#Review: The Redeemer: A Shanna Regan murder mystery by Victoria Goldman @VictoriaGoldma2 #newrelease #crimefiction #mystery #thrillerbooks #TheRedeemer

By | July 26, 2022

It’s a particular pleasure today to step outside my comfort zone a little (something I rather enjoy every now and then…!) and share my review of The Redeemer: A Shanna Regan murder mystery, the debut novel from Victoria Goldman. Independently published – on her own imprint of Three Crowns Publishing UK – on 12th July, it’s now available for kindle (free via Kindle Unlimited) and in paperback (and if you prefer to buy your paperbacks somewhere other than Amazon, you can also purchase via Waterstones or Hive). The e-copy I read was my own, purchased (and pre-ordered) via Amazon.

Way back in the mists of time, I can remember the first time I met Vicki – we were both fairly new bloggers, chatting on line, and arranged to attend a book launch at Daunt Books together (it was for Laura Barnett’s The Versions of Us, so that fixes it as 2015!). But while I’ve always been more than happy to review books written by others, she’s always shown a real passion for writing her own – and with considerable energy, hard work, and sheer tenacity, I couldn’t be more delighted that her first book (and there will be many more, I hope) can now be read and enjoyed by others. I do understand if people might question how impartial I can be when an author is a friend (although I must add that I haven’t seen her in years – we even missed each other at Harrogate at the weekend!). I think it actually makes me more cautious in wording my review, trying to curb my natural enthusiasm – but I’ll admit that might really be rather difficult with this one, because I thought it was quite stunning…



Threatening plaques, vigilante killings, a Jewish community in an English town – what’s the link? The clock is ticking to the next murder.


After witnessing a racist incident in a small Hertfordshire town, journalist Shanna Regan uncovers a series of threatening fake commemorative plaques. Each plaque highlights someone’s misdemeanour rather than a good deed.


Delving deeper, Shanna discovers these plaques are linked to vigilante killings spanning several decades, with ties to the local Jewish community.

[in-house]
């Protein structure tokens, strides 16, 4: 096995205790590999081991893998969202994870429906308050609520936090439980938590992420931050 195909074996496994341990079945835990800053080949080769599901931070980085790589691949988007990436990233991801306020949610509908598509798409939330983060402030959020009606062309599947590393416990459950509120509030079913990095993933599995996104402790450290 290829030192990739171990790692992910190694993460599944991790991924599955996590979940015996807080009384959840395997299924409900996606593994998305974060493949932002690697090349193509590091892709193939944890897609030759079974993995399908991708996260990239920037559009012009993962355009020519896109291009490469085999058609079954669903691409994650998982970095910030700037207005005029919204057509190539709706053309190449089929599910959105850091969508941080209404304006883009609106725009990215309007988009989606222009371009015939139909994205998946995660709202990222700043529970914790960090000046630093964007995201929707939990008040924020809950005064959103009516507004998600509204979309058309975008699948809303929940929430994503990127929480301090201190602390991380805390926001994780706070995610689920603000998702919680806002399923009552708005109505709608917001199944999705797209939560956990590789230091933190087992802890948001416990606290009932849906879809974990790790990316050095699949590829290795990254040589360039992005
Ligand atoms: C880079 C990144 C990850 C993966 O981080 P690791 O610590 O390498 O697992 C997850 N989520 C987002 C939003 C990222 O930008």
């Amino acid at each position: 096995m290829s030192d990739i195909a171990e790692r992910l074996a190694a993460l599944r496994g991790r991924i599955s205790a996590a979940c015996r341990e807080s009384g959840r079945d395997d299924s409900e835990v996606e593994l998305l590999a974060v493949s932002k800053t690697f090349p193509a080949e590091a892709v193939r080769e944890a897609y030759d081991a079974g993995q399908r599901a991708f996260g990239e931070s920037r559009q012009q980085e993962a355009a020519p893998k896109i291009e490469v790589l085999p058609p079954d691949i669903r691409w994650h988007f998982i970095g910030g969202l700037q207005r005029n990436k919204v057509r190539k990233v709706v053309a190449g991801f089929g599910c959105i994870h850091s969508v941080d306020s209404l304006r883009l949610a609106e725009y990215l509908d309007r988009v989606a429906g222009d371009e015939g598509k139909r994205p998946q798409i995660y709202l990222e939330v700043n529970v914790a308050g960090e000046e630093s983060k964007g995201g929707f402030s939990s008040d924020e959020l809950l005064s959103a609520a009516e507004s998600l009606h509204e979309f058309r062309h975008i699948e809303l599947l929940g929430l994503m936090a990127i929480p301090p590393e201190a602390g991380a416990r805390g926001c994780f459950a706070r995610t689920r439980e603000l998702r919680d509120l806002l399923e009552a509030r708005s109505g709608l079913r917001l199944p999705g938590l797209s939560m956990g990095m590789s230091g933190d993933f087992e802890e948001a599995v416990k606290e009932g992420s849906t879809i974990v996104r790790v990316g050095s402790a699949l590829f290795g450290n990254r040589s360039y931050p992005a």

As her search for the truth becomes personal, Shanna puts her own life in danger. Can she stop the next murder in time?


The Redeemer is a compelling, thought-provoking murder mystery debut, featuring themes of prejudice and racism, identity and heritage, revenge and redemption, and secrets from the past.

There’s a real freshness and originality about this book, its story exceptionally well told, and with so many different elements that had me engaged from the very beginning. The central character is Shanna Regan, and hers is the voice of the story, with everything that happens seen through her eyes. She engaged me from the very beginning – a bit of an outsider and something of a loner, a mixture of feistiness and vulnerability, hints of an intriguing back story behind her presence in the Hertfordshire village working as a journalist at Hillsbury Living. Pursuing a story about the blue plaques around the village – infinitely preferable to the one she was originally assigned – she stumbles across plaques of a very different kind, and her pursuit of the intriguing stories behind them leads her into considerable danger and deeply into a world of hatred and revenge lurking beneath the village’s calm surface.

The story has an explosive start – a vicious racist attack on a woman walking in the park by a gang of young thugs, when Shanna’s intervention brings her into contact with Hillsbury’s Jewish community, learning more about the extreme prejudice they constantly live with. She’s pointed towards the first of those unofficial plaques, and the story behind it – and its one that no investigative reporter could walk away from. But then the plaques begin to multiply, and with them the lines of investigation – slowly entangling and complicating – while the threads of Shanna’s past are slowly unwound at the same time.